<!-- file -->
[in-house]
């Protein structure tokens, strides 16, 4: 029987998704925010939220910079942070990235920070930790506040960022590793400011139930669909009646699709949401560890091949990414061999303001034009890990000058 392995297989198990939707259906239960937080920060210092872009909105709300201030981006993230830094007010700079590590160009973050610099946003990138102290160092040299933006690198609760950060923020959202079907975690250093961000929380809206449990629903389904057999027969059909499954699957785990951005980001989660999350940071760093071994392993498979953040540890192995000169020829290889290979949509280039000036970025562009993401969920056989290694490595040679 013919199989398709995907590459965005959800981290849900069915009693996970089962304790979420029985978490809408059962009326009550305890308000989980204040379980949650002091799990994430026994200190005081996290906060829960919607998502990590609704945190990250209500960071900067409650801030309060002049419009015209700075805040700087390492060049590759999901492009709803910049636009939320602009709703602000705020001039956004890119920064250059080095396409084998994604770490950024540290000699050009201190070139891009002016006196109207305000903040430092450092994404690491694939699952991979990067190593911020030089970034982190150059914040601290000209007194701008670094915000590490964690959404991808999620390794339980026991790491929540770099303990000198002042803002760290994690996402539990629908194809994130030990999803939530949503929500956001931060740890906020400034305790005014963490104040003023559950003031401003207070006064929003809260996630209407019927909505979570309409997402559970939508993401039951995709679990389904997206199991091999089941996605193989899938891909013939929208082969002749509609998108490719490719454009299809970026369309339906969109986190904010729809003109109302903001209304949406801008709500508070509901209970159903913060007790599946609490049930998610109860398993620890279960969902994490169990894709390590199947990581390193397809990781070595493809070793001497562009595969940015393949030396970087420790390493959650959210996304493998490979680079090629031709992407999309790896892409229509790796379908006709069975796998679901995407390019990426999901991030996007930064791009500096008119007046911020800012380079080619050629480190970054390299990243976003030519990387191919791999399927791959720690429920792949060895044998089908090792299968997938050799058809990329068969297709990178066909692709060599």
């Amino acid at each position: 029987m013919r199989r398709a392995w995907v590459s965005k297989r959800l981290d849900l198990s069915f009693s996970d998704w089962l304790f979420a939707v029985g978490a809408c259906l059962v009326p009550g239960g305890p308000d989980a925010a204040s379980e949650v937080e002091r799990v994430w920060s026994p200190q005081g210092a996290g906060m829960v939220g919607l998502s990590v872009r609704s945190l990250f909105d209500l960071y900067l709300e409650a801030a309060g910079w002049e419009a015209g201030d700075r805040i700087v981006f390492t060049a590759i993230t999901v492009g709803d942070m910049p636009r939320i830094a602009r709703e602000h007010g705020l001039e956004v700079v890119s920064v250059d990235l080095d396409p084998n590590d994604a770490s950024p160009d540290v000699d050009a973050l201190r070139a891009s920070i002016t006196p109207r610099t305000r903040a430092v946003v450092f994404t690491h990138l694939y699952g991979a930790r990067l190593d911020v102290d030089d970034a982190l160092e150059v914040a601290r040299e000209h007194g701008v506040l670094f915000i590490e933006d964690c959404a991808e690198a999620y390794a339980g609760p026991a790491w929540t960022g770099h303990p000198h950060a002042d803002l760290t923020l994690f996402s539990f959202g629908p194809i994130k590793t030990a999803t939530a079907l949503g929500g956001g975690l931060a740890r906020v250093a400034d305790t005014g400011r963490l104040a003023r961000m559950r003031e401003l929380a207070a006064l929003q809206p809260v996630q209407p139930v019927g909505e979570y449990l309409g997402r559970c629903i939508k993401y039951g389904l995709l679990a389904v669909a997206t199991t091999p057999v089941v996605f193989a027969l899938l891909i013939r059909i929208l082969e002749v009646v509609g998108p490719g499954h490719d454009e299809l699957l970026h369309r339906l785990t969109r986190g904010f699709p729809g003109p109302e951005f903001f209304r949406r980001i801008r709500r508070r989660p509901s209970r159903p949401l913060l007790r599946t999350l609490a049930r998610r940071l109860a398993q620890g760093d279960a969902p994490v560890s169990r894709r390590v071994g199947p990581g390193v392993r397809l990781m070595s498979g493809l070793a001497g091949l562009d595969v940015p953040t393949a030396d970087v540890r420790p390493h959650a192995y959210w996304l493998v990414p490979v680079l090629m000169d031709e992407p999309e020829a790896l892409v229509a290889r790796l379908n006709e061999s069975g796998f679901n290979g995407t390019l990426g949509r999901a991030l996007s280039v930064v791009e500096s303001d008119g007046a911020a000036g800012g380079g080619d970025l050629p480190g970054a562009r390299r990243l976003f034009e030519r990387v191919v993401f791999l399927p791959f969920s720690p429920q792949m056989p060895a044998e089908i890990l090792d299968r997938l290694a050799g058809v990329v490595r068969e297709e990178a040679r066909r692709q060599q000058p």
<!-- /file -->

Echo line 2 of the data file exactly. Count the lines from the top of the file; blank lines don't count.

């Protein structure tokens, strides 16, 4: 029987998704925010939220910079942070990235920070930790506040960022590793400011139930669909009646699709949401560890091949990414061999303001034009890990000058 392995297989198990939707259906239960937080920060210092872009909105709300201030981006993230830094007010700079590590160009973050610099946003990138102290160092040299933006690198609760950060923020959202079907975690250093961000929380809206449990629903389904057999027969059909499954699957785990951005980001989660999350940071760093071994392993498979953040540890192995000169020829290889290979949509280039000036970025562009993401969920056989290694490595040679 013919199989398709995907590459965005959800981290849900069915009693996970089962304790979420029985978490809408059962009326009550305890308000989980204040379980949650002091799990994430026994200190005081996290906060829960919607998502990590609704945190990250209500960071900067409650801030309060002049419009015209700075805040700087390492060049590759999901492009709803910049636009939320602009709703602000705020001039956004890119920064250059080095396409084998994604770490950024540290000699050009201190070139891009002016006196109207305000903040430092450092994404690491694939699952991979990067190593911020030089970034982190150059914040601290000209007194701008670094915000590490964690959404991808999620390794339980026991790491929540770099303990000198002042803002760290994690996402539990629908194809994130030990999803939530949503929500956001931060740890906020400034305790005014963490104040003023559950003031401003207070006064929003809260996630209407019927909505979570309409997402559970939508993401039951995709679990389904997206199991091999089941996605193989899938891909013939929208082969002749509609998108490719490719454009299809970026369309339906969109986190904010729809003109109302903001209304949406801008709500508070509901209970159903913060007790599946609490049930998610109860398993620890279960969902994490169990894709390590199947990581390193397809990781070595493809070793001497562009595969940015393949030396970087420790390493959650959210996304493998490979680079090629031709992407999309790896892409229509790796379908006709069975796998679901995407390019990426999901991030996007930064791009500096008119007046911020800012380079080619050629480190970054390299990243976003030519990387191919791999399927791959720690429920792949060895044998089908090792299968997938050799058809990329068969297709990178066909692709060599």